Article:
Here’s his line thus far with ’15 about to come to a close: .295/.349/.517 with 27 home runs and 86 RBIs. Needless to say, Jose Abreu’s entire 2015 season has essentially equaled his first half 2014 production. Now these aren’t bad numbers by any means, but Abreu was expected to expand on his 36 homers last year and push the 40 mark this season.
One encouraging thing about Abreu is that unlike last year, his production has remained consistent through the second half. He has thirteen home runs post all-star break compared to just seven last season.
Abreu has been a bonafide all-star (even if he didn’t officially earn that stature) in this season, but he hasn’t been enough of a monster to drive the entire team’s power numbers closer to league average.
Aug 14, 2015; Chicago, IL, USA; Chicago White Sox right fielder Avisail Garcia hits a two-RBI double against the Chicago Cubs during the first inning at U.S Cellular Field. Mandatory Credit: David Banks-USA TODAY Sports
Next up is Avisail Garcia. With his strong build that fills up the batter’s box, he appears menacing but his twelve home runs are behind that of the 5’8″ Adam Eaton.
His .387 slugging percentage leaves a lot to be desired and part of the problem centers on his approach. Garcia’s fly ball ratio is 26.1% compared to a 49.5% groundball ratio, which is an awful formula for someone trying to establish themselves as a power hitter.
These splits aren’t unlike his career norms but the issue also lies in his deteriorated HR/FB ratio. In 2013, he sported a 14.6% HR/FB ratio, which is really good. His 2014 ratio in a more limited sample was an otherworldly 18.9%. This year, it’s just 12.5%. That’s still above average but doesn’t play up when he’s only lifting the ball 26.1 percent of the time.
The power is effortless and Garcia has worked to use his hands more to square up the ball. This has seemed to help somewhat, but every time he wows fans with a multi-homer game, in which the ball explodes off his bat, he goes back to hitting ground balls.
He has the untapped power potential of a 30-homer, middle of the order bat and his inability to realize an existence even close to his ceiling is a big reason why the White Sox are where they are.
Beyond those three middle of the order hitters, it’s safe to say that more was expected from supplemental power pieces like Melky Cabrera and Alexei Ramirez. Cabrera hit sixteen home runs in 2013 and a move to U.S. Cellular field was supposed to see him become a legit threat to hit twenty.
A dismal April, May, and partial June put Cabrera way behind pace but he’s picked it up some, hitting seven home runs over July and August. That’s about the contribution that was expected from him, and had he brought that level of productivity over the entire season, he probably would have cracked twenty long balls. Instead, he’s sitting at nine on the year and that’s just not going to cut it.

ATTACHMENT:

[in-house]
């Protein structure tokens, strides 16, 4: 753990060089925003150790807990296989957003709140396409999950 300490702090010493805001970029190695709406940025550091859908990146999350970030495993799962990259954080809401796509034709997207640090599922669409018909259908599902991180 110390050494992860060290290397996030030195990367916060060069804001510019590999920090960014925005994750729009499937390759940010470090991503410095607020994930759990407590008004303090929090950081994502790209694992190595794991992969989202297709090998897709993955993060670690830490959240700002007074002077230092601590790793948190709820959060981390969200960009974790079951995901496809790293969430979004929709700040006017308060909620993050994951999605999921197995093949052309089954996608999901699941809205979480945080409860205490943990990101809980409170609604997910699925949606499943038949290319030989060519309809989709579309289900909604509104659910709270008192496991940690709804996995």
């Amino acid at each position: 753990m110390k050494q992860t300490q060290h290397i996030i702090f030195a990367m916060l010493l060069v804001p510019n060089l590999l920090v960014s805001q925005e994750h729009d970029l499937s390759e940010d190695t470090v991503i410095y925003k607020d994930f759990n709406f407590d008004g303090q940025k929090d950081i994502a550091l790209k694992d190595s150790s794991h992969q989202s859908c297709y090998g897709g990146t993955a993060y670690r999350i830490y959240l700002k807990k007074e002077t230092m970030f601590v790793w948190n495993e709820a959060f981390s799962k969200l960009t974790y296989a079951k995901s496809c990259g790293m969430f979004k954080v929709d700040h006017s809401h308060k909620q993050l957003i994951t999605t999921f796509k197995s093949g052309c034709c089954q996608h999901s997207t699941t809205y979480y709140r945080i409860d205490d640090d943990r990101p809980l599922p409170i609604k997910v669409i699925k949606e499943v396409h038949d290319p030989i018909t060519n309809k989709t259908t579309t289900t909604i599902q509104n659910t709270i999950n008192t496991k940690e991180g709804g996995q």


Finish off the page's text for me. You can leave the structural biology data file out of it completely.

Ramirez is another player who I expected to make a run at twenty home runs since he would be changing his role and moving down in the order. He rediscovered his power in 2014 by hitting fifteen balls out of the park. Similar to Cabrera, an uncharacteristic start put him behind pace. He’s hit seven home runs since the all-star break, but again that puts him at just nine this season and that’s disappointing to say the least.
Finally, Tyler Flowers was supposed to come with a low batting average, but the trade-off was that he could hit twenty home runs in the process. Like a carbon copy of Ramirez and Cabrera, he’s hit just nine home runs, but unlike the other two, he’s only produced ten doubles to go along with that output. That’s good for a .345 slugging percentage. Nineteen extra base hits from Tyler Flowers on top of a .218 batting average are other reasons the White Sox are where they are.
Overall, this is a breakdown of the team’s home run numbers over the last six seasons.
As you can see, hitting home runs is crucial to this teams success despite what the front office has said about rebranding the team into a more contact-based and balanced offensive profile. Playing in U.S. Cellular field requires hitting home runs. The opposition is going to hit home runs at U.S. Cellular field and the White Sox can’t afford to not keep pace.
The fact that the White Sox are likely to hit less home runs in 2015 than the 2013 season says it all. This team has staged another blackout and it’s not the good kind, like the one it staged in the 2008 tiebreaker game. This team needs another big home run hitter and it needs him stat. Yoenis Cespedes is a free agent this offseason. He has 33 home runs and a 19.8% HR/FB ratio in ’15. Go get him Hahn, because the team has never needed his services more than now.